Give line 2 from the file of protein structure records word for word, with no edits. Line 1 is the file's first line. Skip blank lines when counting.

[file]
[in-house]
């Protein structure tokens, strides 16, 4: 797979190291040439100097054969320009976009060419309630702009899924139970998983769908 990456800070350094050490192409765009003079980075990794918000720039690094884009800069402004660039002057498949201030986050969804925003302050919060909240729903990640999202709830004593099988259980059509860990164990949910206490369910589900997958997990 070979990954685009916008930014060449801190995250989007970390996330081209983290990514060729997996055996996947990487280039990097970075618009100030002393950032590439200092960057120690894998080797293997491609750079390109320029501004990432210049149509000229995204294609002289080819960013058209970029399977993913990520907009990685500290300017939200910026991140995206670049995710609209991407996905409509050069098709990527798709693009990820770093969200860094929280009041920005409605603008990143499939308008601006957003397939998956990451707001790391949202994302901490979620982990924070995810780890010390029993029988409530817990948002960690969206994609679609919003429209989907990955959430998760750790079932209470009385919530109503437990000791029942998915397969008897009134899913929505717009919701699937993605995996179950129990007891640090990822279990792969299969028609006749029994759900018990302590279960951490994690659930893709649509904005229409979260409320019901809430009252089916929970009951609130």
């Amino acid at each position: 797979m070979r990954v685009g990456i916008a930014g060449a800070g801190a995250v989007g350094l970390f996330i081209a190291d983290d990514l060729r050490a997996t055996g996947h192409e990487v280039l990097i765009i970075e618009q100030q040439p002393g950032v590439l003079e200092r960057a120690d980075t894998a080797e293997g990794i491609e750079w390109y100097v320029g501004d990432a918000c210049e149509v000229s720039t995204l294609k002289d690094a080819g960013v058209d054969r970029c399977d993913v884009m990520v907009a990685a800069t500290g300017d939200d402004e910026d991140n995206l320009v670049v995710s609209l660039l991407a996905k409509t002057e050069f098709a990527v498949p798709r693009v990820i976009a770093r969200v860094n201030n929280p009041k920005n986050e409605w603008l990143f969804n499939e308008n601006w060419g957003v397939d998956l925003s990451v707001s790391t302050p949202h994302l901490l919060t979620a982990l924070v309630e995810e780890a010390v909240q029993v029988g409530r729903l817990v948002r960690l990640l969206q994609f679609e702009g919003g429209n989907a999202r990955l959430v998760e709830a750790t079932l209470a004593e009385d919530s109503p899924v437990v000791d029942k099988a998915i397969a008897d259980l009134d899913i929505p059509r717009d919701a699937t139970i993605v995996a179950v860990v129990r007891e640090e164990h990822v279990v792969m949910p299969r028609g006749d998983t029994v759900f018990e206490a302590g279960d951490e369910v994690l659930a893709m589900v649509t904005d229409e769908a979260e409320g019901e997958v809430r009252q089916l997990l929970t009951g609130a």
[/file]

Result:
């Protein structure tokens, strides 16, 4: 797979190291040439100097054969320009976009060419309630702009899924139970998983769908 990456800070350094050490192409765009003079980075990794918000720039690094884009800069402004660039002057498949201030986050969804925003302050919060909240729903990640999202709830004593099988259980059509860990164990949910206490369910589900997958997990 070979990954685009916008930014060449801190995250989007970390996330081209983290990514060729997996055996996947990487280039990097970075618009100030002393950032590439200092960057120690894998080797293997491609750079390109320029501004990432210049149509000229995204294609002289080819960013058209970029399977993913990520907009990685500290300017939200910026991140995206670049995710609209991407996905409509050069098709990527798709693009990820770093969200860094929280009041920005409605603008990143499939308008601006957003397939998956990451707001790391949202994302901490979620982990924070995810780890010390029993029988409530817990948002960690969206994609679609919003429209989907990955959430998760750790079932209470009385919530109503437990000791029942998915397969008897009134899913929505717009919701699937993605995996179950129990007891640090990822279990792969299969028609006749029994759900018990302590279960951490994690659930893709649509904005229409979260409320019901809430009252089916929970009951609130």